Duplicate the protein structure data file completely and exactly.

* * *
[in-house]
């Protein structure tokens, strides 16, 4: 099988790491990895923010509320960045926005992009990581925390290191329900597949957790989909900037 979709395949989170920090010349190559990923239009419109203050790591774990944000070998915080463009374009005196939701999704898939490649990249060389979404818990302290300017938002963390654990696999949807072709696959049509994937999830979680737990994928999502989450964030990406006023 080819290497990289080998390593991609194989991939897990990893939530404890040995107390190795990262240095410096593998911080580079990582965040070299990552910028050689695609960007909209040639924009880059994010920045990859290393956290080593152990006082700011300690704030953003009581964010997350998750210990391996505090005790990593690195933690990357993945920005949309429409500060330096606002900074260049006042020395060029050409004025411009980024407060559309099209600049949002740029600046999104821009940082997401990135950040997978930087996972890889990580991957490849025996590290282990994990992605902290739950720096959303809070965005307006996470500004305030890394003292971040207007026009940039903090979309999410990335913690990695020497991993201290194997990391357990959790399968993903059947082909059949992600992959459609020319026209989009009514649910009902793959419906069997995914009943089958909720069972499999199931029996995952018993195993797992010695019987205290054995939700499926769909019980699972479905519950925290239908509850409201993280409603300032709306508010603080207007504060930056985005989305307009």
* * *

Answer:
[in-house]
């Protein structure tokens, strides 16, 4: 099988790491990895923010509320960045926005992009990581925390290191329900597949957790989909900037 979709395949989170920090010349190559990923239009419109203050790591774990944000070998915080463009374009005196939701999704898939490649990249060389979404818990302290300017938002963390654990696999949807072709696959049509994937999830979680737990994928999502989450964030990406006023 080819290497990289080998390593991609194989991939897990990893939530404890040995107390190795990262240095410096593998911080580079990582965040070299990552910028050689695609960007909209040639924009880059994010920045990859290393956290080593152990006082700011300690704030953003009581964010997350998750210990391996505090005790990593690195933690990357993945920005949309429409500060330096606002900074260049006042020395060029050409004025411009980024407060559309099209600049949002740029600046999104821009940082997401990135950040997978930087996972890889990580991957490849025996590290282990994990992605902290739950720096959303809070965005307006996470500004305030890394003292971040207007026009940039903090979309999410990335913690990695020497991993201290194997990391357990959790399968993903059947082909059949992600992959459609020319026209989009009514649910009902793959419906069997995914009943089958909720069972499999199931029996995952018993195993797992010695019987205290054995939700499926769909019980699972479905519950925290239908509850409201993280409603300032709306508010603080207007504060930056985005989305307009």